By Akiko Okazaki / The Asahi Shimbun / February 29, 2012 /
A mind-boggling 40,000 trillion becquerels of radioactive cesium, or twice the amount previously thought, may have spewed from the crippled Fukushima No. 1 nuclear power plant after the March 11 disaster, scientists say.
Michio Aoyama, a senior researcher at the Meteorological Research Institute, released the finding at a scientific symposium in Tsukuba, Ibaraki Prefecture, on Feb. 28.
The figure, which represents about 20 percent of the discharge during the 1986 Chernobyl nuclear disaster, is twice as large as previous estimates by research institutions both in Japan and overseas.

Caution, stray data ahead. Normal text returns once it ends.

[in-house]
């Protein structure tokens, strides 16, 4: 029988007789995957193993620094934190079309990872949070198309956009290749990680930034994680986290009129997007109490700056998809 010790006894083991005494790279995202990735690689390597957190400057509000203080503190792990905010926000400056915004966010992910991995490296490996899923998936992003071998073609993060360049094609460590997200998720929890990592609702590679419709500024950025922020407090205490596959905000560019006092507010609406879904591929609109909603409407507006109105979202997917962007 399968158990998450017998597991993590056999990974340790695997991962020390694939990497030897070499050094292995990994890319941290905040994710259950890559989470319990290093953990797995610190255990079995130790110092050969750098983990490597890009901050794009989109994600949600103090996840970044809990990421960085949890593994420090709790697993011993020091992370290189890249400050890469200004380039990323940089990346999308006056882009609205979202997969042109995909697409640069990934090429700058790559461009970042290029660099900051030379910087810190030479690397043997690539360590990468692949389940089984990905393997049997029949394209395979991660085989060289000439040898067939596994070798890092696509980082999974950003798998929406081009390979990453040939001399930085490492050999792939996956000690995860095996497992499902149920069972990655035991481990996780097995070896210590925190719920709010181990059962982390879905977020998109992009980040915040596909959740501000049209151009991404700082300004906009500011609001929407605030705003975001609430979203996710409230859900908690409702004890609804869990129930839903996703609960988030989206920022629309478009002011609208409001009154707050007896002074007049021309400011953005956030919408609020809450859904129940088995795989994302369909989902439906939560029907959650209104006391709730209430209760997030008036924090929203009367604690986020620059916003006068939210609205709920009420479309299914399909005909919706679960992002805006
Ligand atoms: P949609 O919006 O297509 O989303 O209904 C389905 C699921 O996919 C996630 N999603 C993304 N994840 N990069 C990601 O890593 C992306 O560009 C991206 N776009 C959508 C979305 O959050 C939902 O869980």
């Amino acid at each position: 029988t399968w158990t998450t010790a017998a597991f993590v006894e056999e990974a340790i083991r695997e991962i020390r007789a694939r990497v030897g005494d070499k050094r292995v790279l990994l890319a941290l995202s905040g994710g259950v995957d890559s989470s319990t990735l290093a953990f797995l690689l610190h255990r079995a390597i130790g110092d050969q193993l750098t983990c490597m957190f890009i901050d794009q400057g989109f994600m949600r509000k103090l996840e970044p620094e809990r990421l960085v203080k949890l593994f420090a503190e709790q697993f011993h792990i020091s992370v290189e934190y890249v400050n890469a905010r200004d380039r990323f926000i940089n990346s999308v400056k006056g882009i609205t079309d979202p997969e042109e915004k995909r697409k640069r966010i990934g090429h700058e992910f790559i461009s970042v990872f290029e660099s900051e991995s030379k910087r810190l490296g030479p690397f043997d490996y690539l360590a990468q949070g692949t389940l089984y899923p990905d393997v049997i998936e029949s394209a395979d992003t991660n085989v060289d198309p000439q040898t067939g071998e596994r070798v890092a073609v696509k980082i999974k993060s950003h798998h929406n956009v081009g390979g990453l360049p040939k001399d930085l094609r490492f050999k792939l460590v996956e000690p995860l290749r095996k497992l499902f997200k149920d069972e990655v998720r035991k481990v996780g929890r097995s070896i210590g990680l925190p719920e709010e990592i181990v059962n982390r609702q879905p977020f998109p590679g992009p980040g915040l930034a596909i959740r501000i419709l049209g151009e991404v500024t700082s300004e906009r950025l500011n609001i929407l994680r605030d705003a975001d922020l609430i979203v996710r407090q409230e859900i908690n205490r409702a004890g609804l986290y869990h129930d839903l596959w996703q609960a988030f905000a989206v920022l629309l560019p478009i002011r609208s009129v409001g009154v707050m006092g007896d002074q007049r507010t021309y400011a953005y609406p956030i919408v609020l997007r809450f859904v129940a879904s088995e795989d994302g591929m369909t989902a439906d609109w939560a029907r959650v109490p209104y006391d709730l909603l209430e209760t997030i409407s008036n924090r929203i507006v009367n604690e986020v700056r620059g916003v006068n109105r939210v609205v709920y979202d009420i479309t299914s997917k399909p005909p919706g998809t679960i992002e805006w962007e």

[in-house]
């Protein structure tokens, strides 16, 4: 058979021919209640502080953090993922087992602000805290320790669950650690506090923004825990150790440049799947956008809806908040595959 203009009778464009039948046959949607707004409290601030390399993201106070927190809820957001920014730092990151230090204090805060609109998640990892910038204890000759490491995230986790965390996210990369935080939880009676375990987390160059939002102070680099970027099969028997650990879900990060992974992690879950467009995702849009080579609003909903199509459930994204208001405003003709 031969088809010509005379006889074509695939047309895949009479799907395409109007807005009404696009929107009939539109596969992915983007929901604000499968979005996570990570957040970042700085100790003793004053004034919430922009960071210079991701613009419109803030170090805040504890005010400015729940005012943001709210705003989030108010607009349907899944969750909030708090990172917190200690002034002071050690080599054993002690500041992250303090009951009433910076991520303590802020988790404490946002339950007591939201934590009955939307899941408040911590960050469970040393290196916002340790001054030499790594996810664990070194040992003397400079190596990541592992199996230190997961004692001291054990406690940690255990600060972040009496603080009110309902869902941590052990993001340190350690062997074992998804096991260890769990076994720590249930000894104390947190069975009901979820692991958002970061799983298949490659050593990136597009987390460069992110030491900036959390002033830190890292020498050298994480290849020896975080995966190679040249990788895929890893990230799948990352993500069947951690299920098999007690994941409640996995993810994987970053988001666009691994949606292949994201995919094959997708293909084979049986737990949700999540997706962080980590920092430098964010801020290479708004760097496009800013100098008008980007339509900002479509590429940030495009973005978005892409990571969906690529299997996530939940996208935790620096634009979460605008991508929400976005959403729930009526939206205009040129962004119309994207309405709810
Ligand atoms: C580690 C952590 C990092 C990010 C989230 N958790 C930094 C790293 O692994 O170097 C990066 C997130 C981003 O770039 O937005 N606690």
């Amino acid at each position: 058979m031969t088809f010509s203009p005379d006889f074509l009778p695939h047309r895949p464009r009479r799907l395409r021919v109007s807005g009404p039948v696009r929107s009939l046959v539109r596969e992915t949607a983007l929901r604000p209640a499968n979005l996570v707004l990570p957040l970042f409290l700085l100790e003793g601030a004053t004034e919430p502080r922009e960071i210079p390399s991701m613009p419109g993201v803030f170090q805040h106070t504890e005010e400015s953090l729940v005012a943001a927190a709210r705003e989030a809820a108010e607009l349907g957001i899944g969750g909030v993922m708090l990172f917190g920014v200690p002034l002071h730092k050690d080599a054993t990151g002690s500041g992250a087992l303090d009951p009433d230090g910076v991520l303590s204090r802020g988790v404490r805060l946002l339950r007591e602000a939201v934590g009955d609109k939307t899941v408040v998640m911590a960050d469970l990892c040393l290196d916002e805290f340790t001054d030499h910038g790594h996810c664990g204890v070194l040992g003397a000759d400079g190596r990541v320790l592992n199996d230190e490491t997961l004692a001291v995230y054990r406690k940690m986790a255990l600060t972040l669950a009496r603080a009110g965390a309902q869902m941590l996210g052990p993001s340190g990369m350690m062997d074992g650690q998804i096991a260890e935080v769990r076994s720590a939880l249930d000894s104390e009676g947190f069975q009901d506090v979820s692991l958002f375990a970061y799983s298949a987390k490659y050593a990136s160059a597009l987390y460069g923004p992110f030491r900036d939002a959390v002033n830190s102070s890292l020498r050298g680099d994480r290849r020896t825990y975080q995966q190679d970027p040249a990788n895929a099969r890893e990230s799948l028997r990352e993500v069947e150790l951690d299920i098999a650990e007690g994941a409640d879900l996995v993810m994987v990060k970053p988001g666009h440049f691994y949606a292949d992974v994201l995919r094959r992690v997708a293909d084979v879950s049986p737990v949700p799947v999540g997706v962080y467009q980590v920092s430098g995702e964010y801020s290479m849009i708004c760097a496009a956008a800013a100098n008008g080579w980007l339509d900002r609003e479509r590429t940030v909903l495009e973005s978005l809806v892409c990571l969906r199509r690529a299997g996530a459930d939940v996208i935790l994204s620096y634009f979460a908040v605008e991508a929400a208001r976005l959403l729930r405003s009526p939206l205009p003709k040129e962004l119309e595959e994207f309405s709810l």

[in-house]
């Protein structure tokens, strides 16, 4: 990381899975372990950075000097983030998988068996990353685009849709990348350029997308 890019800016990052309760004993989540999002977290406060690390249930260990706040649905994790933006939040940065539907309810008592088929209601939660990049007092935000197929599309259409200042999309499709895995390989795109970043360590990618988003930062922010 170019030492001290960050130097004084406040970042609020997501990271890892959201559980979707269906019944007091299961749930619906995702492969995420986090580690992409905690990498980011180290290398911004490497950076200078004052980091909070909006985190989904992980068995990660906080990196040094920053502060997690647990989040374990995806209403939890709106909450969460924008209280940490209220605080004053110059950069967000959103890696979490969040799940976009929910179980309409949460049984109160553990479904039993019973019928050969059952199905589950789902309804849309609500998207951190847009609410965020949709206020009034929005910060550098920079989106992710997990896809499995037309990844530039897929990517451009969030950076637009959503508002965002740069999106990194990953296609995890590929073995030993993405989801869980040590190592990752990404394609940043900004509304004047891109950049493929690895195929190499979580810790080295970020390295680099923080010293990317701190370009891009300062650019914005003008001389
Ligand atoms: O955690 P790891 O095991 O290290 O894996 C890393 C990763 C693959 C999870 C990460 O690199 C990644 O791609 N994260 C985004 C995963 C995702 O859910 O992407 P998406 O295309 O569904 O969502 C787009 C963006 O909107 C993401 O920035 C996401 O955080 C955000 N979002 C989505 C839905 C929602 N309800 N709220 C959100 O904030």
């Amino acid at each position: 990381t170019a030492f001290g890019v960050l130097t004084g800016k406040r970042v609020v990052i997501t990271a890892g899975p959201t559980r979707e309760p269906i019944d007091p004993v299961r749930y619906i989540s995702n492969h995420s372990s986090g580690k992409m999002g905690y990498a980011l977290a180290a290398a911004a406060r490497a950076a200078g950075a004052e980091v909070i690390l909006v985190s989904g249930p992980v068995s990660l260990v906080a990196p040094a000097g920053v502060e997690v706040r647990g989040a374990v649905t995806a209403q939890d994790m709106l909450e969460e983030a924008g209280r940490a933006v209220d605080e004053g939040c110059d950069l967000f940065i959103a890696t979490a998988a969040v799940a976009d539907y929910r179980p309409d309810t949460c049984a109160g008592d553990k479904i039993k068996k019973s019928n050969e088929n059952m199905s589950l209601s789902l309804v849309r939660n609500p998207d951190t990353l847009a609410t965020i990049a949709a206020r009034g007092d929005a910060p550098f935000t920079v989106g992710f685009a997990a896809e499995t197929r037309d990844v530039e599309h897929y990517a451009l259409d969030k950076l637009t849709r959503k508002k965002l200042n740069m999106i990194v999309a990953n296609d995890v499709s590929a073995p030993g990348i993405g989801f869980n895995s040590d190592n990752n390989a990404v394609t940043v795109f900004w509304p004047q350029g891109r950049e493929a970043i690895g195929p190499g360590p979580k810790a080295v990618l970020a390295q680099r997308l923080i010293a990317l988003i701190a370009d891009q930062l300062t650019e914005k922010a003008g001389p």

It was calculated on the basis of radioactive content of seawater sampled at 79 locations in the north Pacific and is thought to more accurately reflect reality than previous simulation results.
Scientists believe that around 30 percent of the radioactive substances discharged during the crisis ended up on land, while the rest fell on the sea.
This makes it especially difficult to accurately evaluate the total amount of radioactive materials released. Thus, seaborne data is essential to the process.